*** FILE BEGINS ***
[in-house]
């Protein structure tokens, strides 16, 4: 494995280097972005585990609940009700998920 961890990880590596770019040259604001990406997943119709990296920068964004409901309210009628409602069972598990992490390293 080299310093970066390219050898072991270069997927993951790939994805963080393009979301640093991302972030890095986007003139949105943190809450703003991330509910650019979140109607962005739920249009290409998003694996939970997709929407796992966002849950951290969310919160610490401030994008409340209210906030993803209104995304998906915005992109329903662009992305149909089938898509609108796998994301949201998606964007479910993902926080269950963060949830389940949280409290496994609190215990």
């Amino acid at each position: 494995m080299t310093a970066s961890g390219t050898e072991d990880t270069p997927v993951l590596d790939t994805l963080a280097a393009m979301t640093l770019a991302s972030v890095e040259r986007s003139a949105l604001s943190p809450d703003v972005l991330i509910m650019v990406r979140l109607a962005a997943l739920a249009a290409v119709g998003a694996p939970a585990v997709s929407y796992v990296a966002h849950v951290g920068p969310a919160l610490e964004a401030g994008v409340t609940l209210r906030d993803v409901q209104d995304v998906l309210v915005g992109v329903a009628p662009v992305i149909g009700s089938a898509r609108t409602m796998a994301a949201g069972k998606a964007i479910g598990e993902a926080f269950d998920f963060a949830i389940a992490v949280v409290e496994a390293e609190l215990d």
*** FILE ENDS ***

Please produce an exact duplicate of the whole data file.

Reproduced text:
[in-house]
């Protein structure tokens, strides 16, 4: 494995280097972005585990609940009700998920 961890990880590596770019040259604001990406997943119709990296920068964004409901309210009628409602069972598990992490390293 080299310093970066390219050898072991270069997927993951790939994805963080393009979301640093991302972030890095986007003139949105943190809450703003991330509910650019979140109607962005739920249009290409998003694996939970997709929407796992966002849950951290969310919160610490401030994008409340209210906030993803209104995304998906915005992109329903662009992305149909089938898509609108796998994301949201998606964007479910993902926080269950963060949830389940949280409290496994609190215990």
């Amino acid at each position: 494995m080299t310093a970066s961890g390219t050898e072991d990880t270069p997927v993951l590596d790939t994805l963080a280097a393009m979301t640093l770019a991302s972030v890095e040259r986007s003139a949105l604001s943190p809450d703003v972005l991330i509910m650019v990406r979140l109607a962005a997943l739920a249009a290409v119709g998003a694996p939970a585990v997709s929407y796992v990296a966002h849950v951290g920068p969310a919160l610490e964004a401030g994008v409340t609940l209210r906030d993803v409901q209104d995304v998906l309210v915005g992109v329903a009628p662009v992305i149909g009700s089938a898509r609108t409602m796998a994301a949201g069972k998606a964007i479910g598990e993902a926080f269950d998920f963060a949830i389940a992490v949280v409290e496994a390293e609190l215990d």